A two-bed pressure swing adsorption (PSA) process using activated carbon was studied to recover hydrogen from the effluent gas (H2/CO/CO2, 39.3:35.4:25.3 vol.%) of a melting incineration process. The adsorption dynamics of the activated carbon bed were investigated by breakthrough experiments. Since the product purity needs depend on demands of the incinerator site, various PSA operating conditions, such as purge to feed (P/F) ratio, adsorption (AD) step time, adsorption pressure, and feed flow rate, were investigated to recover H2 with a wide range of purities. The purity varied with P/F ratio, and the recovery varied with AD step time asymptotically because bed purification by H2 product purge approached a limitation. On the other hand, the variations in purity and recovery with P/F ratio, AD step time, and adsorption pressure were almost linear or only slightly curved. The variation in purity with feed flow rate was similar to the variation with P/F ratio while the recovery trend was more similar to the variation with the AD step time. Because the propagation velocity was significantly different for CO and CO2, the PSA performance was mainly affected by CO propagation, but the contribution of the CO2 heat of adsorption to the bed should be considered. The PSA process in this study produced hydrogen with a purity of 75.43-99.99% and a recovery of 90.99-49.29%. When a syngas (H2 and CO) is needed, the PSA process can result in high recovery and productivity because the major impurity in the product is CO.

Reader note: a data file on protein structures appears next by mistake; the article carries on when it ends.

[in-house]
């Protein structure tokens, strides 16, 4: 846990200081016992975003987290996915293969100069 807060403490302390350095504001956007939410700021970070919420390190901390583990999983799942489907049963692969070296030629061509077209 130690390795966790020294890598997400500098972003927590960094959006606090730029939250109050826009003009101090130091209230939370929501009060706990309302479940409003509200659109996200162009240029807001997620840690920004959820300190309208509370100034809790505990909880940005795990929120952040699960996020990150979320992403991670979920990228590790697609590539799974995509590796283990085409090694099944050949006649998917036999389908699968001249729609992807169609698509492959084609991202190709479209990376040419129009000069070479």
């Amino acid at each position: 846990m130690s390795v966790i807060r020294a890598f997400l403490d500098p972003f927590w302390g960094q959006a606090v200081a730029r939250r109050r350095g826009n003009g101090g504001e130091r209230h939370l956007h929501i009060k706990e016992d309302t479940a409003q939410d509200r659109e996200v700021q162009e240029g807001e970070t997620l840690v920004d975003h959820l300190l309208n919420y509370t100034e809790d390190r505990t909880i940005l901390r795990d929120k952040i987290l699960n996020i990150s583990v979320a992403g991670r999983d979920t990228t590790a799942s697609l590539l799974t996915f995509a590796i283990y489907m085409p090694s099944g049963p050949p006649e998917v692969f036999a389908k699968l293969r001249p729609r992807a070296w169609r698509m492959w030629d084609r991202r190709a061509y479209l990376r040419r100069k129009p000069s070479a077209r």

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© 2014 American Chemical Society.
All Science Journal Classification (ASJC) codes
- Chemical Engineering(all)
- Industrial and Manufacturing Engineering